The Importance of Being Earnest
BY LEE MELVILLE
Presented by Pacific Theatre Ensemble; Brunswick Court, 20 W. Colorado St., Pasadena; (213) 660-9064. Opened Dec. 5; plays Thurs.-Sun., 8; ends Dec. 14.
It may be very important for John Worthing to be Ernest in town and Jack in the country but of more importance the Pacific Theatre Ensemble has a company of actors quite capable of extolling the wily wisdom of this wonderful Oscar Wilde “trivial comedy for serious people.” Performed often, but seldom well, The Importance of Being Earnest is a play one never tires of seeing if done with proper style and flair. Under the direction of Victor Pappas, these PTE actors are to the Wilde manner born.
Joseph Olivieri as Worthing and John DeMita as his friend Algernon Moncrieff deftly bounce the banter off each other while Libby Boone and Julia Fletcher as their feminine counterparts Gwendolen Fairfax and Cecily Cardew, respectively, more than equal their skill. (To watch Boone react with a pause, a look or an arched eyebrow is a particular delight.) But, as is often the case, Lady Bracknell steals the scenes in which she appears and this Gretchen Oehler does with utmost conviction. Catherine Telford gives an especially fine rendition of Miss Prism. Others, too young for their roles, are Frank Collison as Rev. Chasuble, Randolph K. Wendelin as Moncrieffs London butler and Bud Leslie as Worthing’s manservant in Woolton.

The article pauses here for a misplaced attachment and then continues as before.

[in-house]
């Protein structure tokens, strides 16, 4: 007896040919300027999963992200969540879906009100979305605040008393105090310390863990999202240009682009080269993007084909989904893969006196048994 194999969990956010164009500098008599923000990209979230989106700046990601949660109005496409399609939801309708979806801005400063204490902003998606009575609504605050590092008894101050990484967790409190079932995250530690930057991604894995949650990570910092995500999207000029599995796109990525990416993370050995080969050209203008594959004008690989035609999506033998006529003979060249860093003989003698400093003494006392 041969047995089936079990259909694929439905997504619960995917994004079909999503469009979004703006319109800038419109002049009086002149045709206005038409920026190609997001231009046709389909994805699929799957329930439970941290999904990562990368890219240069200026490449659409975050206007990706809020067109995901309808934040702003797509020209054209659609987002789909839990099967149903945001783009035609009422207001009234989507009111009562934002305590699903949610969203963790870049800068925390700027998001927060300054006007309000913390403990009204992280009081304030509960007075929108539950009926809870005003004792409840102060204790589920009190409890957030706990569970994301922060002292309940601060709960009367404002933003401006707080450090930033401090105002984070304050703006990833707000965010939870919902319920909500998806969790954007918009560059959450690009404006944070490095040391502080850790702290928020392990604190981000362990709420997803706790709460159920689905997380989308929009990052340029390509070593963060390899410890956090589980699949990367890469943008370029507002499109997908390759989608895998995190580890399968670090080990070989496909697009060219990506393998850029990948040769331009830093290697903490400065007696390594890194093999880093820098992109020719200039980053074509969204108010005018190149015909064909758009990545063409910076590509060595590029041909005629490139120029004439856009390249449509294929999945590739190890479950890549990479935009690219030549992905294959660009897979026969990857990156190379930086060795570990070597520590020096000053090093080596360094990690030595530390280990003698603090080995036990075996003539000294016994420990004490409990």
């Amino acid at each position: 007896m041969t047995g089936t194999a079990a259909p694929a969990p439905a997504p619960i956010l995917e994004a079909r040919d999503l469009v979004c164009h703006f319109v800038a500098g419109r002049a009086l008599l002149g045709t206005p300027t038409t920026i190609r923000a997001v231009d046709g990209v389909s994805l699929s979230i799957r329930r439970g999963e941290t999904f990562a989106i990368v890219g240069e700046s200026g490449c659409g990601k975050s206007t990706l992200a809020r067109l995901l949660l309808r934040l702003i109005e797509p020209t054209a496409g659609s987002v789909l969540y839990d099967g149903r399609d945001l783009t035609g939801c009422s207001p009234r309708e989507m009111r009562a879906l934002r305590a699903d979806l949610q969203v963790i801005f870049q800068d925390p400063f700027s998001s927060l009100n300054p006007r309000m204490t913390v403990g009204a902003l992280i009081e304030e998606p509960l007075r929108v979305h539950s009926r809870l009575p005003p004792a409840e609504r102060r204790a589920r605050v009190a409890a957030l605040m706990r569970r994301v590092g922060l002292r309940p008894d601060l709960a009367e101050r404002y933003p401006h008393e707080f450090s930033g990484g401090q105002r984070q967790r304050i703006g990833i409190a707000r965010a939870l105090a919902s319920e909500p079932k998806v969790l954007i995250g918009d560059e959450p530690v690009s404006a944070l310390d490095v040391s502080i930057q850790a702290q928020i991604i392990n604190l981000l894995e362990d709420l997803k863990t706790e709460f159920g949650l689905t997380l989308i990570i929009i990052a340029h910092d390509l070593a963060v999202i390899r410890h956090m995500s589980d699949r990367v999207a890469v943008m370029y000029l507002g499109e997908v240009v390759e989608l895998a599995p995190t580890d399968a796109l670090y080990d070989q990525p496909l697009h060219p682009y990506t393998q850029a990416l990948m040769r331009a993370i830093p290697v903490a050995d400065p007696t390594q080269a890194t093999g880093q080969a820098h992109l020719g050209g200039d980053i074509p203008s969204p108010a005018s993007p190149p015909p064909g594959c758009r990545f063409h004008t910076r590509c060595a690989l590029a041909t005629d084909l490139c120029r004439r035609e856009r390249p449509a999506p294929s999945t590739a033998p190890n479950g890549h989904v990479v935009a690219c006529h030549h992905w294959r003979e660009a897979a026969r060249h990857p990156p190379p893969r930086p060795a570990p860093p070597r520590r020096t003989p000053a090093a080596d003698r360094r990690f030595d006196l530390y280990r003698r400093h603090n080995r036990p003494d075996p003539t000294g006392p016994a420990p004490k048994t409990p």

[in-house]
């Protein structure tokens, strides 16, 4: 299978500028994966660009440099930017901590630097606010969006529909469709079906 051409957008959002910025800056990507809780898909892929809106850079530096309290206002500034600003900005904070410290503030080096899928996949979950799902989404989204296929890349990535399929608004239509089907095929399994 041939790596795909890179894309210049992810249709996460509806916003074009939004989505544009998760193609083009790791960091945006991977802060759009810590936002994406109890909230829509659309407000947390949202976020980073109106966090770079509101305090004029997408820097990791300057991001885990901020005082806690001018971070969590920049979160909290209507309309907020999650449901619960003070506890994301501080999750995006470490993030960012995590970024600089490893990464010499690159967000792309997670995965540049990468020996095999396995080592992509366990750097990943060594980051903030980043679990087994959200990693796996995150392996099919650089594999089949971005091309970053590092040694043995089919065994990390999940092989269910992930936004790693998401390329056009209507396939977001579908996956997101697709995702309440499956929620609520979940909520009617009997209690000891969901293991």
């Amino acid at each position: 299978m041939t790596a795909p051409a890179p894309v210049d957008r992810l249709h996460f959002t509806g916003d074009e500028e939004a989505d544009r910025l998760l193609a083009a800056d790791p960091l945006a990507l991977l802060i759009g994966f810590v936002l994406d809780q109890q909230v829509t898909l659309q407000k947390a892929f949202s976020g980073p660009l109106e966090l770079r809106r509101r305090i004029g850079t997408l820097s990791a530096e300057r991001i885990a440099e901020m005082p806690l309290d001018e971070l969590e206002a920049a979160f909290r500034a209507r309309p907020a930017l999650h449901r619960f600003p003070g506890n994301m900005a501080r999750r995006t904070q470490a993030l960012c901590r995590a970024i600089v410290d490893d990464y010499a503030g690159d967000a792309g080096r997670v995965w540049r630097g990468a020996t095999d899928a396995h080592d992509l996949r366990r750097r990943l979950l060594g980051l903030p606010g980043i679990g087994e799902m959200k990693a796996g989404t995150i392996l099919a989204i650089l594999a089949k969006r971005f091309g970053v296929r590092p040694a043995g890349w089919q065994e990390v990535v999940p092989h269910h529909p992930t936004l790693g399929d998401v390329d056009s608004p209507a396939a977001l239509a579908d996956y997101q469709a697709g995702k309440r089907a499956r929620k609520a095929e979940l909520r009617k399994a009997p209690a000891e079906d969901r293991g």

Technical aspects show what can be done with a limited budget and an unlimited imagination. The costumes provided by Lori Martin and Sarah Zinsser more than convey the period and elegance of late 19th century fashion while Hunt Burdick has done wonders with a few lighting instruments. There is just enough of a suggestion in the uncredited set to give the production a finished look. If more companies were as creative, the high costs of producing waiver would lessen.
Meanwhile, we look forward to what this inventive and highly professional Pacific Theatre Ensemble will offer next year. With the extremely short run of this play and its production of Hot I Baltimore last month, why not begin 1987 with a reprise of these two shows in repertory?